Ellen WattsEllen Watts
Public Relations Officer, Alpha Alpha Upsilon Chapter
University of North Carolina Wilmington, Wilmington, NC

Ellen’s blog was selected 1st Place in the 2014 Convention Story Contest.


“Definitely going to miss this view. See you soon, Savannah.”

This caption accompanied my Instagram photo that showcased the scenery from my hotel balcony. I couldn’t leave Sunday without taking one last picture of the boats gliding along with the river current and the bridge standing tall in the background.

Savannah Picture

This was my second trip to Savannah, so I already knew I adored this city. History is embedded in the cobblestone streets. Music gets tangled in the moss lazing in the trees. Charm is in no short supply amongst the trolleys, shops, restaurants, and people. Walking throughout the city it is easy to see why so many writers have been inspired by Savannah.

The final weekend of February ushered in a new generation of writers to Savannah. These people were often easily spotted due to the matching name tags or because they wore a cool English themed button or shirt picked up at the merchandise tables. The days spent exploring the city and filtering in and out of convention rooms offered the opportunity to meet with these Sigma Tau Delta members.

Throughout the sessions, students shared their scholarship and creative works, and invited the audience into conversations that expanded knowledge and broadened perspectives. These conversations often did not stop just because the sessions ended. I would notice that as we cleared the rooms for the next sessions to start, small groups would form continuing the thoughts brought up in the closing question and answer periods.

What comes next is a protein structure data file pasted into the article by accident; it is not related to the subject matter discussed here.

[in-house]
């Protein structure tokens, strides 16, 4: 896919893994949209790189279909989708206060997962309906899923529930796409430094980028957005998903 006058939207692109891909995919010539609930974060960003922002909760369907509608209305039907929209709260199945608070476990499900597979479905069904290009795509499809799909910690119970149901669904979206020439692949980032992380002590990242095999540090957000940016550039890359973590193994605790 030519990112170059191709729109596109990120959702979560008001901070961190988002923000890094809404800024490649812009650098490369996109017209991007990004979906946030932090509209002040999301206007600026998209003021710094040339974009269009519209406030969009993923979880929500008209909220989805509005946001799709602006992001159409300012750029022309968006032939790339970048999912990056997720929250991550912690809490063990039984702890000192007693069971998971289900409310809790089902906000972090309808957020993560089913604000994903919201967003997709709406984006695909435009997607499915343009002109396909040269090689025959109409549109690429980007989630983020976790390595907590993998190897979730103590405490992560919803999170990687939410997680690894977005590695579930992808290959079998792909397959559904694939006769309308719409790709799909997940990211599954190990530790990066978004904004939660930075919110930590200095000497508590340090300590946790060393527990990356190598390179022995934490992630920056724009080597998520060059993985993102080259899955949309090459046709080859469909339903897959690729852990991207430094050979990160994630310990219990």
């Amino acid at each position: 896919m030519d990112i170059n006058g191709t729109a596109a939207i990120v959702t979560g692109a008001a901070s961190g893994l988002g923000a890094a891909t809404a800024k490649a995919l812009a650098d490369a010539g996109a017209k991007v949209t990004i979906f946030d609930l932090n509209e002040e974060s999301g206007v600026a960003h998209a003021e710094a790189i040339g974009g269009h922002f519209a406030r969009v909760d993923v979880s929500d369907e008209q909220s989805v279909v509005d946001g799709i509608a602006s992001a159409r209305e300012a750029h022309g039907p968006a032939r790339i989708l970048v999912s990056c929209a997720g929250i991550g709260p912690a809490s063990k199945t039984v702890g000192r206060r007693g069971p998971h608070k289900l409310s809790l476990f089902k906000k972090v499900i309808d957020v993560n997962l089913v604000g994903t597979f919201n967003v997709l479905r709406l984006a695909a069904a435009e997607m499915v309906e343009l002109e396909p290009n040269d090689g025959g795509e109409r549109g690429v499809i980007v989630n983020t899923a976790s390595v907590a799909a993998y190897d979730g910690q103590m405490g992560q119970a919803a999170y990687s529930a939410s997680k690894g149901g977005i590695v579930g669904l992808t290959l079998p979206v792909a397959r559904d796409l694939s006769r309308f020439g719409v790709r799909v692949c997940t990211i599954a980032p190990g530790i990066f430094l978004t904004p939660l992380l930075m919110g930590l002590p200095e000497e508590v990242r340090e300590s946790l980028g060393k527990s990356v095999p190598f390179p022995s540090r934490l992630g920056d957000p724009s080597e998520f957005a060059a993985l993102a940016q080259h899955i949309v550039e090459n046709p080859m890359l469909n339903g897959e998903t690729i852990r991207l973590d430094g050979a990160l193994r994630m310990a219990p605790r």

It was an incredible experience to interact with others who share the same love of language and literature that I do. Part of this interaction came during the business meeting. Surprisingly, it was one of the most entertaining sessions of the entire convention.

The roll call that kicked off the meeting shed a little light onto the personalities of each chapter as they proudly announced they were present. Both large and small chapters had unique group cheers or clever slogans and sometimes even choreographed moves. The creativity of English majors could be clearly seen and heard.

I wish I could have captured the energy and enthusiasm in that room and shared it with Instagram. The photo and two sentences that I posted did not begin to cover my experiences at convention. The city, the people, and the conversations all added up to one wonderful weekend.

Choosing a Concentration in English